11 Swiss Federal Supreme Court, BGE 137 III 170 (Alendronate).
12 Sometimes also referred to as a 'Patient Information Leaflet'.
13 Grimme Maschinenfabrik v Scott
 EWCA Civ 1110; KCI v Smith & Nephew
 EWCA Civ 1260.
use claims are patentable, Sanofi-Aventis was left with an ultimately unsatisfactory outcome on contributory infringement. The claim at issue was for a method of preventing or treating psoriasis by administering a composition containing the active ingredient leflunomide. The compound was the subject of an earlier expired patent. Apotex sought to market a generic version of leflunomide which was registered only for psoriatic arthritis and rheumatoid arthritis. The court held that this proposed supply would not infringe the patent, overturning the first instance and the Full Federal Court appeal decision in this regard. This is because the claim was construed as being the deliberate administration of the compound to prevent or treat psoriasis. The court also found that Apotex had no reason to believe that its product would be used by recipients contrary to the indications in Apotex's approved product information.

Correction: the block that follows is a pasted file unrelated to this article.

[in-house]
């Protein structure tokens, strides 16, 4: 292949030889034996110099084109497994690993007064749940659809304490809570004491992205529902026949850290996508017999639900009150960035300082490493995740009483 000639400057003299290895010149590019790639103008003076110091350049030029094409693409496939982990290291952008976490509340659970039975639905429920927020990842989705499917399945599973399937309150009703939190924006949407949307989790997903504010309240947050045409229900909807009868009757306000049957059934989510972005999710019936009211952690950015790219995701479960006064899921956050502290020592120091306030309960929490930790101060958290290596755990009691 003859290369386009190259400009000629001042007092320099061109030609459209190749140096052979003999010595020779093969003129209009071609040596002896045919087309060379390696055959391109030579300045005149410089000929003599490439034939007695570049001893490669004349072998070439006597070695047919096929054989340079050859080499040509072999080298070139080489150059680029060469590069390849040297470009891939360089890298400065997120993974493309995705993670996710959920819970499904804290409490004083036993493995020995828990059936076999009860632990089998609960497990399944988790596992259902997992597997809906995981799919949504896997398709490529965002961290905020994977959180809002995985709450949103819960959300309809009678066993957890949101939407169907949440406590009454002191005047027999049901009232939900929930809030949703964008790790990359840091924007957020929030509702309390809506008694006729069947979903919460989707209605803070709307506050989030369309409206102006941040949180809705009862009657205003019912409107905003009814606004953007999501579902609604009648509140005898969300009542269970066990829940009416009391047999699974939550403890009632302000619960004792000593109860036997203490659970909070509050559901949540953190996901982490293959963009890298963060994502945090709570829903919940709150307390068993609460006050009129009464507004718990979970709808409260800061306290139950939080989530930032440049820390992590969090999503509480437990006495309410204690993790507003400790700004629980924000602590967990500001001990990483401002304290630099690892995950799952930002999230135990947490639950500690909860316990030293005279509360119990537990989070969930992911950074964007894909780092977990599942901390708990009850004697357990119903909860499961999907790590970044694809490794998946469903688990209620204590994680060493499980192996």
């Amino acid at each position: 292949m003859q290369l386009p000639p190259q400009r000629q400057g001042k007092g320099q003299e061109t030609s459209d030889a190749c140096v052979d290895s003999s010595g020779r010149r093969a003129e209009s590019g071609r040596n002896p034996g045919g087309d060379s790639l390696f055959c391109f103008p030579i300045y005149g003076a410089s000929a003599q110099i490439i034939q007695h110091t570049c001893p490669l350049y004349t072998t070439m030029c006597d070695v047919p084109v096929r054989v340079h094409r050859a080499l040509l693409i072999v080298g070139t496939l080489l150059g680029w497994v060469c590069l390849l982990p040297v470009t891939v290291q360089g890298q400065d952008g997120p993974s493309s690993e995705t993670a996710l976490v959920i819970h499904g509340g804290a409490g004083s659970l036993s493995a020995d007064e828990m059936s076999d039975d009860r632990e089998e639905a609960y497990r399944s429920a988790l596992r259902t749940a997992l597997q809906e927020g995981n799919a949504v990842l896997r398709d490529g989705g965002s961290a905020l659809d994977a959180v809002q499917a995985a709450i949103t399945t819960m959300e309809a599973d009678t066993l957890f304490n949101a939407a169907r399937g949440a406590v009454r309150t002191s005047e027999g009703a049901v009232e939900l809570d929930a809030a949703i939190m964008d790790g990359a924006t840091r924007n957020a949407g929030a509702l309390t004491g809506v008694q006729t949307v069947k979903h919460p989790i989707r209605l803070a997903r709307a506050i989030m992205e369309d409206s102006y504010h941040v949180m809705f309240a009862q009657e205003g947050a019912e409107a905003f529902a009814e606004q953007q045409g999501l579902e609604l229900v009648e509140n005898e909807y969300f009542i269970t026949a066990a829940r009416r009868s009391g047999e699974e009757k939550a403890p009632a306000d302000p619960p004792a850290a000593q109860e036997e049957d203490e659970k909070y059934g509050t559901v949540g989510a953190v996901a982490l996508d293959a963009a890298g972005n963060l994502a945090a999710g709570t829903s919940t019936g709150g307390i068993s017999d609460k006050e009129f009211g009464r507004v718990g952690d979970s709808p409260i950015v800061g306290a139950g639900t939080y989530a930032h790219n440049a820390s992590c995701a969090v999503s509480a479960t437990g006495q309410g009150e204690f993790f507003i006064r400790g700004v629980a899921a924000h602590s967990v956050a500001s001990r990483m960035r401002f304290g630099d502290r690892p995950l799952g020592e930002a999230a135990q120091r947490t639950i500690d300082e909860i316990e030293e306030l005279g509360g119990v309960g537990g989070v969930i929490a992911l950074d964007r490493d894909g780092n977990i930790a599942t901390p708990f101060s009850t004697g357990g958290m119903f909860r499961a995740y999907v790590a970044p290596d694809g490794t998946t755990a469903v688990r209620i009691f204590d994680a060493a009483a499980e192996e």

The issue of 'skinny labelling' has been the subject of much recent commentary. At one end of the spectrum, in Australia, the draft report of the recent Pharmaceutical Patents Review recommends that the Australian Patents Act should be amended to provide that the supply of a pharmaceutical product subject to a patent which is used for a non-patented indication will not amount to infringement where reasonable steps have been taken to ensure that the product will only be used in a non-infringing manner. There should be a presumption that 'reasonable steps' have been taken where the product has been labelled with indications which should not include any infringing indications14. Whether or not they strike the appropriate balance or would be effective, a major objective of such proposals is to assist courts in reconciling the tension between, on one hand, potentially depriving a patentee the benefit of a properly granted statutory monopoly and, on the other hand, improperly extending the monopoly to effectively capture non-infringing uses and shut out generic competition entirely.